De la Hire

In an article published in 1705, Philippe de la Hire describes some methods to create magic squares of order n=4k from two auxiliary squares.

In the first auxiliary square he fills the first half of the top row with any number z from the range from 1 to n, the second half with their complementary number n + 1 − z. In the row below, he swaps the two halves. This is how he proceeds with the remaining numbers in the other pairs of rows until the entire auxiliary square is filled.

The second auxiliary square, on the other hand, is constructed using columns with slightly changed numbers. Now the upper half is filled with an arbitrary number z from the range from 0 to n − 1 and the lower half with its complementary number, which is n − 1 − z in the changed number range, since the number range starts here at 0. In the next column, the two halves are swapped. According to this principle, all other column pairs are then filled with the remaining numbers as in the figure on the right.

  • 88881111
    11118888
    55554444
    44445555
    77772222
    22227777
    66663333
    33336666
  • 70615243
    70615243
    70615243
    70615243
    07162534
    07162534
    07162534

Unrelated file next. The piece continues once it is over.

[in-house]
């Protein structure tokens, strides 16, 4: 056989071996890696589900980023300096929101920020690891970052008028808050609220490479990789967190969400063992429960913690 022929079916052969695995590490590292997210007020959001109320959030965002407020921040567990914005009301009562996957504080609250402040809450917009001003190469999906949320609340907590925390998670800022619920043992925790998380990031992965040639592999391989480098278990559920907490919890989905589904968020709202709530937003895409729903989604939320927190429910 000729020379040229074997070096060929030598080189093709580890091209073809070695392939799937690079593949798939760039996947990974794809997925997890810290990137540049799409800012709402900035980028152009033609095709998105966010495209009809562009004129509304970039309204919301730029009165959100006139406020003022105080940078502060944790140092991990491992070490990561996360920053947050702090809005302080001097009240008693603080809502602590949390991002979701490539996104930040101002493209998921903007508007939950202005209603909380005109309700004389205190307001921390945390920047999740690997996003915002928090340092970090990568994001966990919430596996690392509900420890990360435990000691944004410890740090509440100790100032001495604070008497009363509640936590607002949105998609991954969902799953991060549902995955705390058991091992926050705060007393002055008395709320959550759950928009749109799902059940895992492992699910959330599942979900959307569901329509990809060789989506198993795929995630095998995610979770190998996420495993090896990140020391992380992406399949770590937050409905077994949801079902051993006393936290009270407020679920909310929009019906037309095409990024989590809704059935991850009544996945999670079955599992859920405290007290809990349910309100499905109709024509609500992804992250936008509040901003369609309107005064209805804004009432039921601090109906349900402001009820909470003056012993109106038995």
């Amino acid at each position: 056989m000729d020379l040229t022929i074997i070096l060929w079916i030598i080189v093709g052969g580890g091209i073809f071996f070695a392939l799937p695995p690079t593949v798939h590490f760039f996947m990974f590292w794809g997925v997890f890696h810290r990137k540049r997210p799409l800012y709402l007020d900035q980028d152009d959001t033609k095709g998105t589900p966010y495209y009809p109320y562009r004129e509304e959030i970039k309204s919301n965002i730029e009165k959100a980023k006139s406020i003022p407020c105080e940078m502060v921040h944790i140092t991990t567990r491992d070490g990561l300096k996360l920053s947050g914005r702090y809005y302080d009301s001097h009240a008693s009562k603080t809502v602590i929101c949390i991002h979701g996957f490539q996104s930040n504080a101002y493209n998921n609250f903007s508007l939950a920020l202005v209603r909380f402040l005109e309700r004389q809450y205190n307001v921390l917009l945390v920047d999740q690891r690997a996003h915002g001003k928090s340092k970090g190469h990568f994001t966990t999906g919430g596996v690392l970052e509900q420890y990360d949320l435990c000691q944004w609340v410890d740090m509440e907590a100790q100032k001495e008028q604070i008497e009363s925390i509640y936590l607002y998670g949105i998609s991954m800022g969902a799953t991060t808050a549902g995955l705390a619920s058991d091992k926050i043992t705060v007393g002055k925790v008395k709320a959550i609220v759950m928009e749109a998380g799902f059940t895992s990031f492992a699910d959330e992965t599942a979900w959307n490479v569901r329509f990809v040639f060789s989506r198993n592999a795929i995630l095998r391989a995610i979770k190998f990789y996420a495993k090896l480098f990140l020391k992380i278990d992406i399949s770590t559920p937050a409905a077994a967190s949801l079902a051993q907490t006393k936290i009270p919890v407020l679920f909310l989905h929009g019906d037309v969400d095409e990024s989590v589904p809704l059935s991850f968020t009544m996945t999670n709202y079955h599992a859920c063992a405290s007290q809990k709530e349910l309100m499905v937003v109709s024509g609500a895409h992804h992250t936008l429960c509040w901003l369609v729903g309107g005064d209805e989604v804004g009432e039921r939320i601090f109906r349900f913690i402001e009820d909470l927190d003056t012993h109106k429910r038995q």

07162534

The numbers of the second auxiliary square are now multiplied by n=8 and added to the numbers of the first auxiliary square. The result is a magic square.

648561641173325
57149948244032
615531344203628
604521245213729
763155518422634
258105023473139
662145419432735
359115122463038

Of course, the role of the two auxiliary squares can be interchanged. This means that the rows of the first auxiliary square have been filled with the numbers from 0 to n − 1, while the rows of the second auxiliary square have been filled with the numbers from 1 to n.

  • 66661111
    11116666
    44443333
    33334444
    77770000
    00007777
    55552222
    22225555
  • 63815472
    63815472
    63815472
    63815472
    36184527
    36184527
    36184527
    36184527

Now of course all numbers of the first auxiliary square must be multiplied by n=8, before the numbers of the second auxiliary square are added. The result of this is the following magic square.

5451564913121510
141116953525550
3835403329283126
3027322537363934
596257644527
361860615863
4346414820211823
1922172444454247

You will find further variants of this method in the PDF document.